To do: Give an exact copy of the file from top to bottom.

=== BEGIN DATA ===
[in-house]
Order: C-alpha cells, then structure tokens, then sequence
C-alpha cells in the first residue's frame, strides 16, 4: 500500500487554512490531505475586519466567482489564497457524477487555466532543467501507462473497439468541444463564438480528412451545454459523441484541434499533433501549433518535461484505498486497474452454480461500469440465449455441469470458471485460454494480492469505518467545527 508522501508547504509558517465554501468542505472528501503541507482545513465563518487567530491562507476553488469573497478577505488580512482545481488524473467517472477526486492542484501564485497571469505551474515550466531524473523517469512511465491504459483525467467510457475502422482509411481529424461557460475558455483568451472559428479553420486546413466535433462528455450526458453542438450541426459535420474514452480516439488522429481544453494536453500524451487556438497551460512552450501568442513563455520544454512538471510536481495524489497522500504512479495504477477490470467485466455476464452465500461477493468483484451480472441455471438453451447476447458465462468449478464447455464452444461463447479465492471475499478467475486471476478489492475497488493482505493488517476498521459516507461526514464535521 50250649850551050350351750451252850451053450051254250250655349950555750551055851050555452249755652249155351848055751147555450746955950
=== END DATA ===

[in-house]
Order: C-alpha cells, then structure tokens, then sequence
C-alpha cells in the first residue's frame, strides 16, 4: 500500500487554512490531505475586519466567482489564497457524477487555466532543467501507462473497439468541444463564438480528412451545454459523441484541434499533433501549433518535461484505498486497474452454480461500469440465449455441469470458471485460454494480492469505518467545527 508522501508547504509558517465554501468542505472528501503541507482545513465563518487567530491562507476553488469573497478577505488580512482545481488524473467517472477526486492542484501564485497571469505551474515550466531524473523517469512511465491504459483525467467510457475502422482509411481529424461557460475558455483568451472559428479553420486546413466535433462528455450526458453542438450541426459535420474514452480516439488522429481544453494536453500524451487556438497551460512552450501568442513563455520544454512538471510536481495524489497522500504512479495504477477490470467485466455476464452465500461477493468483484451480472441455471438453451447476447458465462468449478464447455464452444461463447479465492471475499478467475486471476478489492475497488493482505493488517476498521459516507461526514464535521 50250649850551050350351750451252850451053450051254250250655349950555750551055851050555452249755652249155351848055751147555450746955950